After a slow start, use of the UK's new competition collective redress regime is now gathering pace.
The first opt-out class action application, on behalf of a proposed class of pensioner consumers, has been filed in the specialist Competition Appeal Tribunal (CAT). This was swiftly followed by the announcement of a £19bn opt-out consumer claim against MasterCard, financed by a litigation funder.
The UK competition collective redress regime
The new regime came into force on 1 October 2015, but applies to causes of action arising before that date. It allows group claims in respect of competition law infringements to be brought by representatives on behalf of a specified class (consumer and/or business), on an opt-in or opt-out basis, subject to certification from the CAT.
The first class action
Having threatened to bring an action earlier this year, in May 2016 Leigh Day, the lawyers for Dorothy Gibson - the General Secretary of the National Pensioners Convention (NPC) - issued an application for a collective action seeking damages from Pride Mobility Products Limited. Dorothy Gibson is seeking authorisation from the CAT to represent a class made up of purchasers of Pride-branded mobility scooters on an opt-out basis. The claim is based on an infringement decision of the UK competition authority in relation to a form of resale price maintenance (despite it being widely expected that the first collective actions would be brought in cartel cases). The claimants would therefore only need to prove causation and damage, not liability.
The key next step will be a certification hearing before the CAT to determine whether it will allow the action to proceed. This has been set for December 2016. Although a relatively small claim (with damages being estimated at up to £4.2m), this will be watched very carefully, as the CAT's approach to certification is likely to have a significant impact on the appetite of potential claimants – and funders – to use the new procedure.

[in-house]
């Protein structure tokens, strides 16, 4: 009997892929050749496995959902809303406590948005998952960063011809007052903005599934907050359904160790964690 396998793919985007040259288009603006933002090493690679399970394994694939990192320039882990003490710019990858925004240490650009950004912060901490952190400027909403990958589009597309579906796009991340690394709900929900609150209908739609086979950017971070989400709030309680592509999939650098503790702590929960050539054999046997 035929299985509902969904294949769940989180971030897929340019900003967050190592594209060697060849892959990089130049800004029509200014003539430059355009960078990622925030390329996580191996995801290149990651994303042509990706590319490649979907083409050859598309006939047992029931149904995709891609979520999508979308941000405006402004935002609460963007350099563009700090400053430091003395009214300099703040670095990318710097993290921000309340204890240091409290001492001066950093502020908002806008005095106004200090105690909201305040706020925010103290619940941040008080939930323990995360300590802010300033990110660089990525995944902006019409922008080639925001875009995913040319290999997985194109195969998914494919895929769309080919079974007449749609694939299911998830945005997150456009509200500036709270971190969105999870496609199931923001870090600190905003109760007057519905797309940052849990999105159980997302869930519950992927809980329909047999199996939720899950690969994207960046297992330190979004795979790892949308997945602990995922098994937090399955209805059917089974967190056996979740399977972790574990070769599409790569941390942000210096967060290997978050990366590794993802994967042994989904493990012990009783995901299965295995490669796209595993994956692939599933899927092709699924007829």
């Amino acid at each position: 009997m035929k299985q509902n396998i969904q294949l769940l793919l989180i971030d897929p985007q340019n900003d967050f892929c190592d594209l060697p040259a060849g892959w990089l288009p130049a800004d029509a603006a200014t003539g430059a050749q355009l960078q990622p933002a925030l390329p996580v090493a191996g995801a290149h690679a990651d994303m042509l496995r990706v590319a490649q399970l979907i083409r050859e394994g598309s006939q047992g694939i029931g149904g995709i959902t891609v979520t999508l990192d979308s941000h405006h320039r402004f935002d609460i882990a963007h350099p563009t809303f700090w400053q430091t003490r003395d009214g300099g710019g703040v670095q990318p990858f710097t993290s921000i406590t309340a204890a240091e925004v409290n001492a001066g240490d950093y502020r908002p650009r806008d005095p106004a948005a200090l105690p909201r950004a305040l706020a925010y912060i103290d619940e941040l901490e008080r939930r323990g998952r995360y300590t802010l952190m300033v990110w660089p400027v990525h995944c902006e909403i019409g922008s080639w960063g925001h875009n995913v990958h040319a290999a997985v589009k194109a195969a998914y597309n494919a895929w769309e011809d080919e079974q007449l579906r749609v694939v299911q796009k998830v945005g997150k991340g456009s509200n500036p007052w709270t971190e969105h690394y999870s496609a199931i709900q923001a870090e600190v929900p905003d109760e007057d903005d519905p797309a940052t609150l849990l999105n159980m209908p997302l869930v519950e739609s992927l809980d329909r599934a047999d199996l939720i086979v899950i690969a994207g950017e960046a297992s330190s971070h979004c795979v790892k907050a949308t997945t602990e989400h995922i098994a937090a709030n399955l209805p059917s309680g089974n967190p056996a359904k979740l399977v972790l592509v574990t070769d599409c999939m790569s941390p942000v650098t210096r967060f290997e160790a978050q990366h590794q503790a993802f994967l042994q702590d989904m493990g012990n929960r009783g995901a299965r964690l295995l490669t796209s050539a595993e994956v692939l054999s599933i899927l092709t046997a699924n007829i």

A full briefing on the case is available here.
The threatened £19bn consumer claim
In July 2016, Walter Merricks, an ex-lawyer who previously led the UK Financial Ombudsman Service, announced that he intended to launch an opt-out class action against MasterCard on behalf of UK consumers. This is reportedly the largest ever damages claim brought in the UK. He has instructed law firm Quinn Emanuel to bring the claim, and litigation funder Gerchen Keller Capital is providing up to £40m in funding.
The claim has not yet been lodged at the CAT, but the claimant states it will allege that UK consumers were overcharged by up to £19bn between 1992 and 2008 as a result of anti-competitive interchange fees charged by MasterCard for use of its payment cards, which he argues were passed-on by retailers/service-providers to their customers in the form of higher prices for goods and services. Multiple individual actions have already been brought in the UK courts by retailers and other direct purchasers against MasterCard and Visa in relation to interchange fees (following public enforcement action by the European Commission). Class actions have been brought in the US in relation to similar behaviour on behalf of both direct and indirect purchasers, with varying degrees of success.
Again, the CAT's approach to certification in this case – if and when filed – will be very significant, not least due to the size and complexity of the proposed claim. The impact of the finding of the CAT in the one individual claim which has reached judgment to date (brought by Sainsbury's) that MasterCard could not rely on the passing-on defence (i.e. an argument that Sainsbury's had passed on any overcharge to customers in the form of higher prices) remains to be seen.
The threat of class actions - in particular if the CAT demonstrates a willingness to allow these cases to proceed on an opt-out basis - represents a significant increase in the risk profile for corporates, over and above the current combination of public enforcement by the regulators and individual private damages claims. Competition law compliance is therefore more important than ever.
This article was written by Molly Herron, Professional support lawyer, London.
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